[ietf-dkim] Re: Role of Sender header as signing domain
chl at clerew.man.ac.uk
Thu Nov 30 02:55:07 PST 2006
On Wed, 29 Nov 2006 16:50:24 -0000, william(at)elan.net <william at elan.net>
> On Wed, 29 Nov 2006, Charles Lindsey wrote:
>> On Tue, 28 Nov 2006 15:42:11 -0000, Scott Kitterman
>> <ietf-dkim at kitterman.com> wrote:
>>> 2822.From is the only identity that is reliably displayed to the end
>> I utterly fail to see why what is displayed to the user is of the least
> Charles is correct. The way protocol is layed down right now what is
> displayed to the user is irrelevent to the core. It only becomes relevent
> with the the policy part which is supposed to be the one trying to
> against phishing. Also note that any MUA-based anti-spam systems that may
> use the core would look at what it says and therefore if other header
> like Sender is listed its quite likely to be displayed.
Ah! I think I see now what Scott and Eliot are getting at. Suppose we have:
From: joe at foo.com
Sender: joe at bar.com
with good signature by bar.com
The verifier informs the recipient that the message was signed by bar.com,
and is confused because he sees no header mentioning bar.com. Or it
reports a failed signature by bar.com, and the user is even more confused.
I.e., he is supposing that the user is merely informed of what signatures
are present and it is left to him to inspect the displayed headers to see
whether he needs to be alarmed.
I find that a very poor way of communicating to the user, as others have
pointed out (though I don't go along with Doug's expectation that the
user's MUA will go trawling through his address book). So let us step back
a moment and see how this communication might take place.
There are two cases:
1. The MUA has been specially adapted to work with DKIM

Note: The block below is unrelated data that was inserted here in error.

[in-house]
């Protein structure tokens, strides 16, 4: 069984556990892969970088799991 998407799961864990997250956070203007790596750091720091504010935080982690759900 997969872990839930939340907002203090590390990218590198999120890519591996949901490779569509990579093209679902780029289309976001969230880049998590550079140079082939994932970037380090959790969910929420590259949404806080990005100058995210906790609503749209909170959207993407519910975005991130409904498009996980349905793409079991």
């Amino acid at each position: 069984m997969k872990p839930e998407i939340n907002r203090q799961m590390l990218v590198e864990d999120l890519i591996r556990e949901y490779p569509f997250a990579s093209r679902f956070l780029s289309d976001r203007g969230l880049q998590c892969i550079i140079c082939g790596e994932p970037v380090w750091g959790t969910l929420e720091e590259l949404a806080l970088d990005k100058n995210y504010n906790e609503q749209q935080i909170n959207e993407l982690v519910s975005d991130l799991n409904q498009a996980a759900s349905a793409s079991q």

2. The MUA has not been specially adapted
We are supposed to be designing a system which will work with existing
MUAs (i.e. case 2), so in that case the verifier's policy module can only
communicate with the user via the body of the message - rather like those
irksome systems which add long paragraphs to the end of messages to inform
you of all the viruses they did or didn't detect.
So in that case it is up to the policy module to describe its suspicions
in a manner the user can understand whether he can see all the relevant
headers or not.
So it might say
"This message was sent by joe at bar.com (good signature by bar.com) but
should notice that the From: address made no mention of bar.com."
"This message was sent by joe at bar.com apparently on behalf of
joe at foo.com,
but there is no valid signature from either of them."
OTOH, if one can assume an adapted MUA as in case 1, then presumably the
communication could be by some other channel (possibly using the headers),
but such an MUA would, in any case, display all headers relevant for
understanding the report from the policy module, including the Sender if
Charles H. Lindsey ---------At Home, doing my own thing------------------------
Tel: +44 161 436 6131
Email: chl at clerew.man.ac.uk Snail: 5 Clerewood Ave, CHEADLE, SK8 3JU, U.K.
PGP: 2C15F1A9 Fingerprint: 73 6D C2 51 93 A0 01 E7 65 E8 64 7E 14 A4 AB A5
More information about the ietf-dkim